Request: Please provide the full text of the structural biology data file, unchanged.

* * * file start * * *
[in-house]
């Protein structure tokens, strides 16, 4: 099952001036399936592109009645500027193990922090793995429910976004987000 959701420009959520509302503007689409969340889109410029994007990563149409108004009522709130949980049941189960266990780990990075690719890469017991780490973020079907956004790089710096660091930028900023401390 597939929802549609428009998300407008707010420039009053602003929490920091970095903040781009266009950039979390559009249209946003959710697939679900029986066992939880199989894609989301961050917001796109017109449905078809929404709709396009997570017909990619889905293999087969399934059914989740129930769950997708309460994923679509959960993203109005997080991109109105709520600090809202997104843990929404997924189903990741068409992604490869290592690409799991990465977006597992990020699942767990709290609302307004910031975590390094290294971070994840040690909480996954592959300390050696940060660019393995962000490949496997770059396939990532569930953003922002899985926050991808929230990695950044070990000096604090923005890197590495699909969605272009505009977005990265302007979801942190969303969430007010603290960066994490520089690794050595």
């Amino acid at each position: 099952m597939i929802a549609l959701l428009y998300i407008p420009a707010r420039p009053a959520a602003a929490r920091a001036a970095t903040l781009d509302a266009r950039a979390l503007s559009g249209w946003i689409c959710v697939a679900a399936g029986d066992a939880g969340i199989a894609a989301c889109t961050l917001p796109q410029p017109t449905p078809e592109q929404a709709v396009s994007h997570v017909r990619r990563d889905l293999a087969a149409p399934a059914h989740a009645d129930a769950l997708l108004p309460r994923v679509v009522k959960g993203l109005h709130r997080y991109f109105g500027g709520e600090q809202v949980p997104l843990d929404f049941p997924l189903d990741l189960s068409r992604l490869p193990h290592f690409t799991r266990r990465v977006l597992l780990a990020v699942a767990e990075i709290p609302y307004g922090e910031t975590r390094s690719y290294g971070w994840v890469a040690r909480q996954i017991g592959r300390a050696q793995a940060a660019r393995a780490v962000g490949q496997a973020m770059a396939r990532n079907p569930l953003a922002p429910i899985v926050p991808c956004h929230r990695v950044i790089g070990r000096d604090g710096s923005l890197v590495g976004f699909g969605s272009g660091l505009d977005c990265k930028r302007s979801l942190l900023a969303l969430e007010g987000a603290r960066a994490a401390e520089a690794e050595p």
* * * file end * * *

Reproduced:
[in-house]
């Protein structure tokens, strides 16, 4: 099952001036399936592109009645500027193990922090793995429910976004987000 959701420009959520509302503007689409969340889109410029994007990563149409108004009522709130949980049941189960266990780990990075690719890469017991780490973020079907956004790089710096660091930028900023401390 597939929802549609428009998300407008707010420039009053602003929490920091970095903040781009266009950039979390559009249209946003959710697939679900029986066992939880199989894609989301961050917001796109017109449905078809929404709709396009997570017909990619889905293999087969399934059914989740129930769950997708309460994923679509959960993203109005997080991109109105709520600090809202997104843990929404997924189903990741068409992604490869290592690409799991990465977006597992990020699942767990709290609302307004910031975590390094290294971070994840040690909480996954592959300390050696940060660019393995962000490949496997770059396939990532569930953003922002899985926050991808929230990695950044070990000096604090923005890197590495699909969605272009505009977005990265302007979801942190969303969430007010603290960066994490520089690794050595």
């Amino acid at each position: 099952m597939i929802a549609l959701l428009y998300i407008p420009a707010r420039p009053a959520a602003a929490r920091a001036a970095t903040l781009d509302a266009r950039a979390l503007s559009g249209w946003i689409c959710v697939a679900a399936g029986d066992a939880g969340i199989a894609a989301c889109t961050l917001p796109q410029p017109t449905p078809e592109q929404a709709v396009s994007h997570v017909r990619r990563d889905l293999a087969a149409p399934a059914h989740a009645d129930a769950l997708l108004p309460r994923v679509v009522k959960g993203l109005h709130r997080y991109f109105g500027g709520e600090q809202v949980p997104l843990d929404f049941p997924l189903d990741l189960s068409r992604l490869p193990h290592f690409t799991r266990r990465v977006l597992l780990a990020v699942a767990e990075i709290p609302y307004g922090e910031t975590r390094s690719y290294g971070w994840v890469a040690r909480q996954i017991g592959r300390a050696q793995a940060a660019r393995a780490v962000g490949q496997a973020m770059a396939r990532n079907p569930l953003a922002p429910i899985v926050p991808c956004h929230r990695v950044i790089g070990r000096d604090g710096s923005l890197v590495g976004f699909g969605s272009g660091l505009d977005c990265k930028r302007s979801l942190l900023a969303l969430e007010g987000a603290r960066a994490a401390e520089a690794e050595p």